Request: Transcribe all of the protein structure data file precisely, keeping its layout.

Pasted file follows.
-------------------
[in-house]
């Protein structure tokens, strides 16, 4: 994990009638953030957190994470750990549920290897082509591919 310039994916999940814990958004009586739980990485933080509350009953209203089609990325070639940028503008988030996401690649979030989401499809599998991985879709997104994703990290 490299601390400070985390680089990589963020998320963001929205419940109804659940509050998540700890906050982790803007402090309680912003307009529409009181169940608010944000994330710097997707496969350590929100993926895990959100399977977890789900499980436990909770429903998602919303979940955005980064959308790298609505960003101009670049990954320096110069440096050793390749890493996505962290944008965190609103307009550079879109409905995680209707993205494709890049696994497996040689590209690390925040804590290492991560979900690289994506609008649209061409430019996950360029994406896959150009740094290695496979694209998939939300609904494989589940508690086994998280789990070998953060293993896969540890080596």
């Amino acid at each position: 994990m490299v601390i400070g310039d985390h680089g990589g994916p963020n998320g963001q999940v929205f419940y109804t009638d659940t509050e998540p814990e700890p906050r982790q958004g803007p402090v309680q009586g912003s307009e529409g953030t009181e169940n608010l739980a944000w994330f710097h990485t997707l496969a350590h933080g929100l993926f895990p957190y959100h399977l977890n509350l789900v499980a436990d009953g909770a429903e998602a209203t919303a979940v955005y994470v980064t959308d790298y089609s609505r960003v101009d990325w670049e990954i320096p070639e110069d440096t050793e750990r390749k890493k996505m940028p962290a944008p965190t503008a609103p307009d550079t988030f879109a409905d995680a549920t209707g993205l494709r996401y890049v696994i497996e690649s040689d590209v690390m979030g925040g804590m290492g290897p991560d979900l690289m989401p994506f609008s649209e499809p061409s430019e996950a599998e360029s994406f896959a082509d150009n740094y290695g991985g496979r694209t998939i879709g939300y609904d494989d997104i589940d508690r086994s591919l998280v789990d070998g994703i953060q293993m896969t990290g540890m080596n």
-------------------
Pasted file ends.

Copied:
[in-house]
């Protein structure tokens, strides 16, 4: 994990009638953030957190994470750990549920290897082509591919 310039994916999940814990958004009586739980990485933080509350009953209203089609990325070639940028503008988030996401690649979030989401499809599998991985879709997104994703990290 490299601390400070985390680089990589963020998320963001929205419940109804659940509050998540700890906050982790803007402090309680912003307009529409009181169940608010944000994330710097997707496969350590929100993926895990959100399977977890789900499980436990909770429903998602919303979940955005980064959308790298609505960003101009670049990954320096110069440096050793390749890493996505962290944008965190609103307009550079879109409905995680209707993205494709890049696994497996040689590209690390925040804590290492991560979900690289994506609008649209061409430019996950360029994406896959150009740094290695496979694209998939939300609904494989589940508690086994998280789990070998953060293993896969540890080596």
């Amino acid at each position: 994990m490299v601390i400070g310039d985390h680089g990589g994916p963020n998320g963001q999940v929205f419940y109804t009638d659940t509050e998540p814990e700890p906050r982790q958004g803007p402090v309680q009586g912003s307009e529409g953030t009181e169940n608010l739980a944000w994330f710097h990485t997707l496969a350590h933080g929100l993926f895990p957190y959100h399977l977890n509350l789900v499980a436990d009953g909770a429903e998602a209203t919303a979940v955005y994470v980064t959308d790298y089609s609505r960003v101009d990325w670049e990954i320096p070639e110069d440096t050793e750990r390749k890493k996505m940028p962290a944008p965190t503008a609103p307009d550079t988030f879109a409905d995680a549920t209707g993205l494709r996401y890049v696994i497996e690649s040689d590209v690390m979030g925040g804590m290492g290897p991560d979900l690289m989401p994506f609008s649209e499809p061409s430019e996950a599998e360029s994406f896959a082509d150009n740094y290695g991985g496979r694209t998939i879709g939300y609904d494989d997104i589940d508690r086994s591919l998280v789990d070998g994703i953060q293993m896969t990290g540890m080596n």